It is also the main theme of the web documentary Detroit je t’aime (Detroit I love you) out in 2014. The two French girls who did the project, Hélène Bienvenu and Nora Mandray, wrote on their website: DIY Manifesto (formerly known as Detroit je t’aime) is a love letter to the Do-It-Yourself society. It is a social-issue interactive documentary where an LGBT bike shop, an urban farmer, and an activist strive to transform the economic crisis into an opportunity — to reimagining work, life, and ourselves. And where other change makers from other cities join forces to reach a new paradigm. Detroit is the starting point for thinking in a collaborative and sustainable way.” Another documentary came out last year, City Of Dreams. This fascinating Franco-American’s work is about the director, Steve Faigenbaum, who returns to Detroit after 25 years of absence. He shows, through his personal history, the decline of the city.
All these pieces prove that Detroit is a fascinating city for French who are fascinated by the decline of the city and in the meantime by how people build another way of life.
Regarding the music, every generation in France knows about Motown, Marvin Gaye, Stevie Wonder or Diana Ross but I don’t think that much people are conscious of the enormous contribution of Detroit in so many different music genres.
Regarding the electronic music scene, it’s a little more complex. On one hand the city has a special relation with Paris since Laurent Garnier, one of the first DJs in Europe to actually go to Detroit, play in the city and also bring Detroit DJs to Paris. Jeff Mills also contributed to make Detroit famous since he’s a “superstar DJ” in Paris, with every of his show booked months in advance. Jacqueline Caux, a French director and close friend of Jeff Mills, also did a famous documentary about techno in 2006, The Cycles of the Mental Machine, where Electrifying Mojo did the voice over.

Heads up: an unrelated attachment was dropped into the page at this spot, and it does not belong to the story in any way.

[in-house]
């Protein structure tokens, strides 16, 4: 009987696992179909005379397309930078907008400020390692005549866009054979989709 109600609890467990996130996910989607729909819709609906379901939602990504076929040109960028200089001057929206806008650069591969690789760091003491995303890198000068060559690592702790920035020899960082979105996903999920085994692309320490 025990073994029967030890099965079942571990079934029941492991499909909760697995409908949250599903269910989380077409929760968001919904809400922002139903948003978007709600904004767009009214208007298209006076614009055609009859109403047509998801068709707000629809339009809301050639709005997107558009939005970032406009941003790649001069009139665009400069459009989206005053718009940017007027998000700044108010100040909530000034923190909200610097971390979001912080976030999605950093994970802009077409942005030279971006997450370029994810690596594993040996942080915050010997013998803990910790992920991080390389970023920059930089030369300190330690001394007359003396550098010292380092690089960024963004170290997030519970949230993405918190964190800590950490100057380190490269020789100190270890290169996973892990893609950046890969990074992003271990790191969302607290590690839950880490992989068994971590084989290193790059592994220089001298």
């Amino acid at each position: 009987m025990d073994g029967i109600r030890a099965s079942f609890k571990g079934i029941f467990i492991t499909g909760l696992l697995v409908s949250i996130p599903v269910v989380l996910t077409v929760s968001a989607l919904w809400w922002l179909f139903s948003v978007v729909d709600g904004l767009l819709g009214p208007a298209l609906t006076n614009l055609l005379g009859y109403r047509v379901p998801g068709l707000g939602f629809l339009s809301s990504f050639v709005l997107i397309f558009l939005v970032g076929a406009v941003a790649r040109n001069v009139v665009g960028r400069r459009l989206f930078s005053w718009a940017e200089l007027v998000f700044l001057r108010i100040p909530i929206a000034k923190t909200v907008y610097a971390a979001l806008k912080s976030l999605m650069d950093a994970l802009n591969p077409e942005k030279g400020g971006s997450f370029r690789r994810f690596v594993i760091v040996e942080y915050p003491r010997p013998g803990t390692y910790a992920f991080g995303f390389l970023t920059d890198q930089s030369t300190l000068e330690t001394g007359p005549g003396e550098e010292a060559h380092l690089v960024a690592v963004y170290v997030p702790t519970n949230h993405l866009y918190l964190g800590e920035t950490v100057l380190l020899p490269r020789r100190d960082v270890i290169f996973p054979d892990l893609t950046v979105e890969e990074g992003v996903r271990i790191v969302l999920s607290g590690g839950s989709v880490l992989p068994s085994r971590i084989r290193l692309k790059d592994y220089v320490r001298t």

On the other hand, and this is more of a European problem, people have the tendency to believe that techno was born in Germany. Once again it has a lot to say about the Western mentality but this is something that unfortunately stuck in the electronic community as it grew. And we can observe that most of the European scientific work that has been done has mostly dealt with the free parties, which are a pure European product where the black past of techno is rarely mentioned.
We can also add that Detroit becomes more and more of a “hype” place, which we can explain by the DIY philosophy that fits to the “hipsterisation” of our modern society and also paradoxically because of the growing influence of techno which made the city an Eldorado for the aficionados. The documentaries previously mentioned go in this sense, and there are also more and more people who choose to study the city in their scientific works but not specially by bringing to light the racial aspect of techno music.
– Example of an article in the newspaper Le Monde on November 2014 about the demolition of old buildings in Detroit — “Démolition de Détroit, on veut tout avoir nettoyé dans cinq ans” (“Demolition of Detroit, we want to have clean everything within five years”)
– Libération from the 8th of July 2014, “City of Dreams, tormented Detroit”
« Voila un bon moment que la bonne ville de Detroit, dans le Michigan, incarne une forme d’apocalypse urbaine terrifiante pour l’Amérique en particulier et le monde occidental en général. […] La capitale industrielle de la voiture made in USA fait office, à juste titre, d’esquisse de l’effondrement complet d’un système économique et politique ».
– Book The Ruins of Detroit, Yves Marchand & Romain Meffre, Steidl Verlag, 2010.
– Webdocumentary Detroit je t’aime, Hélène Bienvenu & Nora Mandray, 2014.
– Documentary Detroit, ville sauvage, Florent Tillon, MF Editions, 2010.
– Documentary City of Dreams, Steve Faigenbaum, TS Prod, 2013.
– Documentary The Cycles of the Mental Machine, Jacqueline Caux, Le Huit, 2006.